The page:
Soon after joining the Indian Administrative Services’ Andhra Pradesh cadre, in 1957, PS Krishnan, a 24-year-old upper-caste Hindu from Kerala, did something unthinkable then for a civil servant. Vasanthi Devi, who wrote A Crusade for Social Justice, a book on her conversations with Krishnan, narrated the incident to me. That year, during a visit to the Thaticherla village in the state’s Anantapur district, Krishnan set up his official camp in a Dalit basti. “He used to stay there and eat food with the people of these bastis,” Devi told me. He carried out jamabandhi, an administrative process for maintaining the government’s land records, and distribution of government land at his camp. This forced the upper-caste people in the village to enter a “basti of ‘untouchables’” for the first time. “It provided a sense of self-respect to the people of bastis,” Devi said. “At the same time, it was a veritable earthquake that shook village after village that Krishnan camped in.”
Krishnan’s deep commitment to social justice took him to Delhi to work on a national level. In 1989, under the Rajiv Gandhi government, he authored the landmark Scheduled Caste and Scheduled Tribes (Prevention of Atrocities) Act. The next year, in May 1990, as a secretary in the social-welfare ministry under the VP Singh government, Krishnan wrote a note to the cabinet on the basis of which the government passed the Mandal commission report, which proposed a 27-percent reservation to the Other Backward Classes. With that, for the first time in history, the OBCs, who were often marginalised by caste hierarchies and educational and economic backwardness, got a legal leg-up in the country’s educational institutions and government jobs. Three years later, under the PV Narasimha Rao government, Krishnan played a key role in drafting the Employment of Manual Scavengers and Construction of Dry Latrines (Prohibition) Act of 1993.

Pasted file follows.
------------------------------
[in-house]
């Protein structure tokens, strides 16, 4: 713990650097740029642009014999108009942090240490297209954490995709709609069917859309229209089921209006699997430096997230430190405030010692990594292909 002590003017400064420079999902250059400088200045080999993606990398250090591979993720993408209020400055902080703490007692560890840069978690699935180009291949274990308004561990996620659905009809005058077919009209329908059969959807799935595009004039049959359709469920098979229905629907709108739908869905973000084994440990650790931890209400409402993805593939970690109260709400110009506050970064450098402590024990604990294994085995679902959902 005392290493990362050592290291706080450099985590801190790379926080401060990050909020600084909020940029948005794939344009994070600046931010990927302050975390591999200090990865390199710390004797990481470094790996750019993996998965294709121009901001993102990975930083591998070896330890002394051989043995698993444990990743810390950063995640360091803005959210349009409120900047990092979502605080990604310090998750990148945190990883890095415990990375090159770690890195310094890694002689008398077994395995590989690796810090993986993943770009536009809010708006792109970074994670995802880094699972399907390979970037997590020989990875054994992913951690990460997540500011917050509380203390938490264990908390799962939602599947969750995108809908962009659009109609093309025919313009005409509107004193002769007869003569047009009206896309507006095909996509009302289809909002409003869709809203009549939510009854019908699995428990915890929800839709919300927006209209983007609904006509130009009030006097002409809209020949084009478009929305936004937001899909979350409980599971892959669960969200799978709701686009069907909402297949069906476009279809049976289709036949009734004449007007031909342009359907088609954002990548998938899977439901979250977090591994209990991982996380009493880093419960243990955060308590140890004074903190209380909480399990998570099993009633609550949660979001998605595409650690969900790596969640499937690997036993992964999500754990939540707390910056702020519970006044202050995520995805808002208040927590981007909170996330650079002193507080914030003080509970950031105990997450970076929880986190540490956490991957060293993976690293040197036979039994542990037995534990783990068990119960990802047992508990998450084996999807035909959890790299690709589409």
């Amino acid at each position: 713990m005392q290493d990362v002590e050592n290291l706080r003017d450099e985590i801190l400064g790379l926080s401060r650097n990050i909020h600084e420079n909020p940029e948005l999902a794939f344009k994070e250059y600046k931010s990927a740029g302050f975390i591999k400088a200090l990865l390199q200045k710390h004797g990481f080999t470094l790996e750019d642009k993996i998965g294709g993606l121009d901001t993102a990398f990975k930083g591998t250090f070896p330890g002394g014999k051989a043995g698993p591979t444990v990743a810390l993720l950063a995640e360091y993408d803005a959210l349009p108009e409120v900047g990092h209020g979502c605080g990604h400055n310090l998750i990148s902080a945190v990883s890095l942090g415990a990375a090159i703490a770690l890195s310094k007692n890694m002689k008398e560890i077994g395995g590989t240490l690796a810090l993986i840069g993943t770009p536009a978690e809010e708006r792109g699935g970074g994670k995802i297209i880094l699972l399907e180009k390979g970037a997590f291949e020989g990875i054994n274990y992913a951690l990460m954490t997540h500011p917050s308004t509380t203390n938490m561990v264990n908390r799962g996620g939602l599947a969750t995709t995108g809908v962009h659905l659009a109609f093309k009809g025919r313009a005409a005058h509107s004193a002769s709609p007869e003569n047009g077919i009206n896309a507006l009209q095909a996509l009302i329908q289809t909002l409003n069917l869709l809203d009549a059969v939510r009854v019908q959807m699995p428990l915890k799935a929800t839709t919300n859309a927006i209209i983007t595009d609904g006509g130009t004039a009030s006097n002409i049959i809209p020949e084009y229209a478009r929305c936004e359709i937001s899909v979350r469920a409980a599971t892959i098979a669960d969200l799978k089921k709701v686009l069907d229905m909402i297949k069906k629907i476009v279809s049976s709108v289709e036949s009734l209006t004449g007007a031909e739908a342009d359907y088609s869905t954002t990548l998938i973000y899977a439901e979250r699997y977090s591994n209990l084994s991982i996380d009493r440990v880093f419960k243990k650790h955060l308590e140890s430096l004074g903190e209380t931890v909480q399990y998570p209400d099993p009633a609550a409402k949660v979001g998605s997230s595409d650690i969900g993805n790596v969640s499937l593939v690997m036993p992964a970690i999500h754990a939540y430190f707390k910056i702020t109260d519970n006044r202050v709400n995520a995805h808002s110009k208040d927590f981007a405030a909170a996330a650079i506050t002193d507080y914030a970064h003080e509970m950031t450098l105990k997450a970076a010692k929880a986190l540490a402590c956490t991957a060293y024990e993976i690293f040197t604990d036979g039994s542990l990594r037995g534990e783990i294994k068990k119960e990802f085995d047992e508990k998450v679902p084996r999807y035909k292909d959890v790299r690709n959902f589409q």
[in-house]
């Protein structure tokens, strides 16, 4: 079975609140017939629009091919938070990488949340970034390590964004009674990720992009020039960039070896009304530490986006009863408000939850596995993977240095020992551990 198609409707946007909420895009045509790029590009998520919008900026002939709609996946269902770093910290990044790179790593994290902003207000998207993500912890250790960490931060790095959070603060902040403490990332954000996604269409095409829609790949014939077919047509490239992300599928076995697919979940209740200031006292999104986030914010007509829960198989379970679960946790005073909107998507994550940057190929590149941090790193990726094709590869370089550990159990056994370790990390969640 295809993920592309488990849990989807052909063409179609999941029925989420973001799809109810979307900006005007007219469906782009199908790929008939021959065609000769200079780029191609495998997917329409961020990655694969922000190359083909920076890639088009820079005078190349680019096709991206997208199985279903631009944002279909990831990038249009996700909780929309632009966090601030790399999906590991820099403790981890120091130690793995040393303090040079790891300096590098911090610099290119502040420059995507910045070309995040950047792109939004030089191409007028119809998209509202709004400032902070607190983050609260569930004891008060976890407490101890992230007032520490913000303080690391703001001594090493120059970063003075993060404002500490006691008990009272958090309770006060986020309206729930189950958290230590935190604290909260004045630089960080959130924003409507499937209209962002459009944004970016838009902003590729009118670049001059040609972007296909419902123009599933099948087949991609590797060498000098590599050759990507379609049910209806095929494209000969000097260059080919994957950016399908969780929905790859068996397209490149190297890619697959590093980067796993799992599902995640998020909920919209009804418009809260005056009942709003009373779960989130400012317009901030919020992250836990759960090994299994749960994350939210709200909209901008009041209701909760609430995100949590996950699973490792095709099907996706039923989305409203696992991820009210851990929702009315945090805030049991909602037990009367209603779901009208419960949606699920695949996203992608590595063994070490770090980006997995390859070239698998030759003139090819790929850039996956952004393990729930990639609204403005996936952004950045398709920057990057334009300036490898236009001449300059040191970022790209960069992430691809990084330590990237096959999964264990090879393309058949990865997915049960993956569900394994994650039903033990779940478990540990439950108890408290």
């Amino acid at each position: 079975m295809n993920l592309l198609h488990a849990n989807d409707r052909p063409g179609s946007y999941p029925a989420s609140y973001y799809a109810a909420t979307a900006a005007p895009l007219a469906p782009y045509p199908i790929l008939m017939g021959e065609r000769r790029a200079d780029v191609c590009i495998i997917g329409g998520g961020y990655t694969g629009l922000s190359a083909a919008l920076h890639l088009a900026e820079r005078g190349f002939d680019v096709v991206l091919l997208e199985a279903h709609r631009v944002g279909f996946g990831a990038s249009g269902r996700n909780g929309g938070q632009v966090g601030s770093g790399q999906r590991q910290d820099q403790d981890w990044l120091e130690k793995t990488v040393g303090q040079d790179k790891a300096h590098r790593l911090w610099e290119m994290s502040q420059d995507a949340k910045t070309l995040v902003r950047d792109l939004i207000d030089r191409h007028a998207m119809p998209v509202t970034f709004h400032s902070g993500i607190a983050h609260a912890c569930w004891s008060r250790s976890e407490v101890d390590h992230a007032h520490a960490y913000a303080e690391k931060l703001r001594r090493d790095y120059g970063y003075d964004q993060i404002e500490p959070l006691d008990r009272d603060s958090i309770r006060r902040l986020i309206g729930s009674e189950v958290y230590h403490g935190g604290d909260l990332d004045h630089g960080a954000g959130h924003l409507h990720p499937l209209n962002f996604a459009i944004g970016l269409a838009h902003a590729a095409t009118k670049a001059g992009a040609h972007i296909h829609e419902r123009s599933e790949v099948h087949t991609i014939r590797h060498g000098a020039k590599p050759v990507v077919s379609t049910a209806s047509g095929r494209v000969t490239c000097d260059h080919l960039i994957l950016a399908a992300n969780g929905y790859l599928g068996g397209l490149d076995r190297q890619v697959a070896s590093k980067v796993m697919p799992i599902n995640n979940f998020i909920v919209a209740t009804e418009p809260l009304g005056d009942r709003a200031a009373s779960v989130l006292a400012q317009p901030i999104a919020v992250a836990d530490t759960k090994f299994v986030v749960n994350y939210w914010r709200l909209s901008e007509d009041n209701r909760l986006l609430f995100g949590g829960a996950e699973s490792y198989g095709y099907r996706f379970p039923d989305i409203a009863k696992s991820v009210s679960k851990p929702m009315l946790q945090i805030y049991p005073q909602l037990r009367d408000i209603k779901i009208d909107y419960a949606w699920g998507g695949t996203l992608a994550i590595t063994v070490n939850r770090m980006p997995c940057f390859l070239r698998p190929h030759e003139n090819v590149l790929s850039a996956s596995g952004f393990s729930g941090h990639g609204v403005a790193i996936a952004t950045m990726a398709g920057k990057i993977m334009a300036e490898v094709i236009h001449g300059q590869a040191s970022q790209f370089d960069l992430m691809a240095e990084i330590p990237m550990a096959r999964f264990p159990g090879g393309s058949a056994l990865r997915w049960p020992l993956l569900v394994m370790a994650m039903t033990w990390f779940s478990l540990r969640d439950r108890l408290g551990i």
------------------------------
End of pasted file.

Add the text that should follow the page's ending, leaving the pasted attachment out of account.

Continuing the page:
While politicians get the credit for significant transformative legislations, often the contributions of officers such as Krishnan fall by the wayside. But in my conversations with his associates post his demise on 10 November, it was evident that Krishnan has left a mark as a crusader for social justice. “On the whole, a person who was born in a Brahmin family in Kerala but I think he was exceptionally committed to Dalit, Other Backward Classes upliftment through the governmental machinery and welfare methods,” Kancha Ilaiah Shepherd, a political theorist and writer, said. “He remained consistent from his collector days in Andhra Pradesh to present.”
Since the beginning of his bureaucratic career, Krishnan dealt with people of casteist mindsets. According to Devi’s book, in 1958, when Krishnan was appointed as sub-collector of the Ongole division, then a part of Andhra Pradesh’s Guntur district, he met one of the senior-most officers of the state, Anantaraman, for the first time. After initial small talk, Anantaraman inquired about his caste. Krishnan refused to answer the question. “I had conceived such contempt for the caste system that I cannot stoop to mention caste,” Krishan said.
The exchange led to Anantaraman visiting the district later to launch an enquiry against Krishanan. The senior officer showed Krishnan a heap of papers and said that they were all complaints against him for “fraternising” with and encouraging Dalits. When Krishnan brought up that Dalits are victims of untouchability and that it was his duty as an IAS officer to help them to resolve their problems, Anantaraman denied the existence of the practice. Krishnan retorted that the Manusmriti itself codified the practice. Anantraman replied in anger: “I have not come here to hear my religion maligned.” The enquiry ended there, but the matter did not.